When I started studying for my economics degree in 2007, people’s eyes would glaze over when I told them what I studied. By the time I started my second year in September 2008, Lehman Brothers was filing for bankruptcy, the world economy was heading into the toilet, and, when I told people I studied economics, they now asked me what would happen to their jobs or the price of their house.
We are in one of those periods again. I go around the state talking about Minnesota’s economy, but when I throw the floor open to questions, I get an increasing number about the macroeconomy of the United States, especially inflation. People want to know if the current, elevated levels will persist or will they go even higher.
In his academic and popular work, the economist Milton Friedman argued that:
Inflation is always and everywhere a monetary phenomenon in the sense that it is and can be produced only by a more rapid increase in the quantity of money than in output.
In his popular 1980 book Free to Choose, he produced a number of charts in support of this, showing the relationship between the money supply as measured by the quantity of money per unit of output and the Consumer Price Index (CPI) for a number of countries:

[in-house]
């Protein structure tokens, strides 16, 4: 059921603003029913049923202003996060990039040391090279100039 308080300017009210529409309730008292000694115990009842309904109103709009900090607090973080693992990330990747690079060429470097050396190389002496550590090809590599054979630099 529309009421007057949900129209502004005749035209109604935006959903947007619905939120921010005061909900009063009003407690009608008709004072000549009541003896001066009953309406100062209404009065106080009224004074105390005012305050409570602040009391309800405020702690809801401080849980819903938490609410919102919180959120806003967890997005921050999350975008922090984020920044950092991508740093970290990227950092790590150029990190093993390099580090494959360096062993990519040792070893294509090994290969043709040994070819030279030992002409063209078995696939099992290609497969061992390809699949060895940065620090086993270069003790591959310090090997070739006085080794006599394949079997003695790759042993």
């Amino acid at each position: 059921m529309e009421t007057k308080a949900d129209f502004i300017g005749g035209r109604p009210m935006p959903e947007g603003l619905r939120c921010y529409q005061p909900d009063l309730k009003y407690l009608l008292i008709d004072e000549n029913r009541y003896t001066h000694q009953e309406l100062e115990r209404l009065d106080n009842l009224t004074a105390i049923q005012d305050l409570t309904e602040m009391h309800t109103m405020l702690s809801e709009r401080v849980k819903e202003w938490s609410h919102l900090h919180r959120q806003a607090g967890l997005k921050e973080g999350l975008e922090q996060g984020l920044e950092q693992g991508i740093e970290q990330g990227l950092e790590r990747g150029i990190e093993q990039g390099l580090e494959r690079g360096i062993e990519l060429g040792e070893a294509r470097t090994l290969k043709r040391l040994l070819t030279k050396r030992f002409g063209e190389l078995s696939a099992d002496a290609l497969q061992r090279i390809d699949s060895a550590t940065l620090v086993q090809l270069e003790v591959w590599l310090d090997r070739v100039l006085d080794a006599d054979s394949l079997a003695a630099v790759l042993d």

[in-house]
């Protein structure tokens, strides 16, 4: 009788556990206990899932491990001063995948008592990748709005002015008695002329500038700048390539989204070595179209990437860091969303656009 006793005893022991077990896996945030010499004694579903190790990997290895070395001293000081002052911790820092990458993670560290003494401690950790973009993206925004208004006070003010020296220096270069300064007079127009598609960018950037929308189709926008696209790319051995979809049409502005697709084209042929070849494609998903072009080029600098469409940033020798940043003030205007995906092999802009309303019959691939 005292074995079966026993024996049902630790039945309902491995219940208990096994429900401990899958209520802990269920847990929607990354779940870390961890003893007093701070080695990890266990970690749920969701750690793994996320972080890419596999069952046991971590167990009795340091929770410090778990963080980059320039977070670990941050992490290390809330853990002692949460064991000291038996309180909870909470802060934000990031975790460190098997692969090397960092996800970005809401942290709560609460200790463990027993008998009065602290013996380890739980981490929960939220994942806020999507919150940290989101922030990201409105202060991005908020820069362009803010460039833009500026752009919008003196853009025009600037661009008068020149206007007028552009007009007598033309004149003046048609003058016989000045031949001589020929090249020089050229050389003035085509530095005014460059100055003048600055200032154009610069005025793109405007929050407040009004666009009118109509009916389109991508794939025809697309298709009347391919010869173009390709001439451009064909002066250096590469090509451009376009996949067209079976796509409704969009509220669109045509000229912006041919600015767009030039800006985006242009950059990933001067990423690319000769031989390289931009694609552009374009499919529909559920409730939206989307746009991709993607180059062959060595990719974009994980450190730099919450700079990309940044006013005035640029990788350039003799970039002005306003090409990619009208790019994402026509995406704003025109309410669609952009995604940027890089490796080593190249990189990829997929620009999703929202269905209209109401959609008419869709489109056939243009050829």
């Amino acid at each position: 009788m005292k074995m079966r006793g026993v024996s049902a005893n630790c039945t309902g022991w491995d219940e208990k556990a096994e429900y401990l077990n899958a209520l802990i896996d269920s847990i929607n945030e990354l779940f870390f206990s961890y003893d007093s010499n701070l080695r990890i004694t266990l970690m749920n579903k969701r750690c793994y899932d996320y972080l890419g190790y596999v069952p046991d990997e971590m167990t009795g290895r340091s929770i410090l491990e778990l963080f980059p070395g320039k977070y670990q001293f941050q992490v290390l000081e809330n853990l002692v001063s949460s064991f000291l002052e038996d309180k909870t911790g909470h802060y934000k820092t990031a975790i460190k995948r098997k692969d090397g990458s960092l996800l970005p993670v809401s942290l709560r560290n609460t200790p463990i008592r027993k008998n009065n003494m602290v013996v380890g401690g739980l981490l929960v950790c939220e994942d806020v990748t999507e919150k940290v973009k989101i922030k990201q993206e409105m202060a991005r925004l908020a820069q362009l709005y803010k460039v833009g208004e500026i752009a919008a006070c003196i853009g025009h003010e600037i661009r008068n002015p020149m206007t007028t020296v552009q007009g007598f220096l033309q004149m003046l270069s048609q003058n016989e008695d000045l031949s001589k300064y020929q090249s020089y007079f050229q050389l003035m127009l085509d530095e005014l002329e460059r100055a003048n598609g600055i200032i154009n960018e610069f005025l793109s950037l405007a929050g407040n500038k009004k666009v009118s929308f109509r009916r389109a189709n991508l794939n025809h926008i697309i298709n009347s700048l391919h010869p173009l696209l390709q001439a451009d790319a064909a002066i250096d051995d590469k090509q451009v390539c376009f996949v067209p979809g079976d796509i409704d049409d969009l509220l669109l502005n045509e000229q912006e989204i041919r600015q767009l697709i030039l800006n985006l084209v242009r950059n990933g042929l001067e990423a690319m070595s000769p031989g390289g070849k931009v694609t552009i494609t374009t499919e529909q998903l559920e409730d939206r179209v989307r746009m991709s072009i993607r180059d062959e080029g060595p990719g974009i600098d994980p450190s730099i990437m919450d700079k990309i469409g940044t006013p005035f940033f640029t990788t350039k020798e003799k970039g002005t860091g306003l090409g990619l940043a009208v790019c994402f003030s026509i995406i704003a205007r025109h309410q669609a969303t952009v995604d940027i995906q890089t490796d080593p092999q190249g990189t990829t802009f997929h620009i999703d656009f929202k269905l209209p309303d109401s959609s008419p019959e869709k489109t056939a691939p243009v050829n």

These charts, Friedman argued, disposed of a number of common explanations of inflation:
Unions are a favorite whipping boy. They are accused of using their monopoly power to force up wages, which drive up costs, which drive up prices. But then how is it that the charts for Japan, where unions are of trivial importance, and for Brazil, where they exist only at the sufferance and under the close control of the government, show the same relation as the charts for the United Kingdom, where unions are stronger than in any of the other nations, and for Germany and the United States, where unions have considerable strength? Unions may provide useful services for their members. They may also do a great deal of harm by limiting employment opportunities for others, but they do not produce inflation. Wage increases in excess of increases in productivity are a result of inflation, rather than a cause.
Similarly, businessmen do not cause inflation. The rise in the prices they charge is a result or reflection of other forces. Businessmen are surely no more greedy in countries that have experienced much inflation than in countries that have experienced little, no more greedy at one period than another. Why then is inflation so much greater in some places and at some times than in other places and at other times?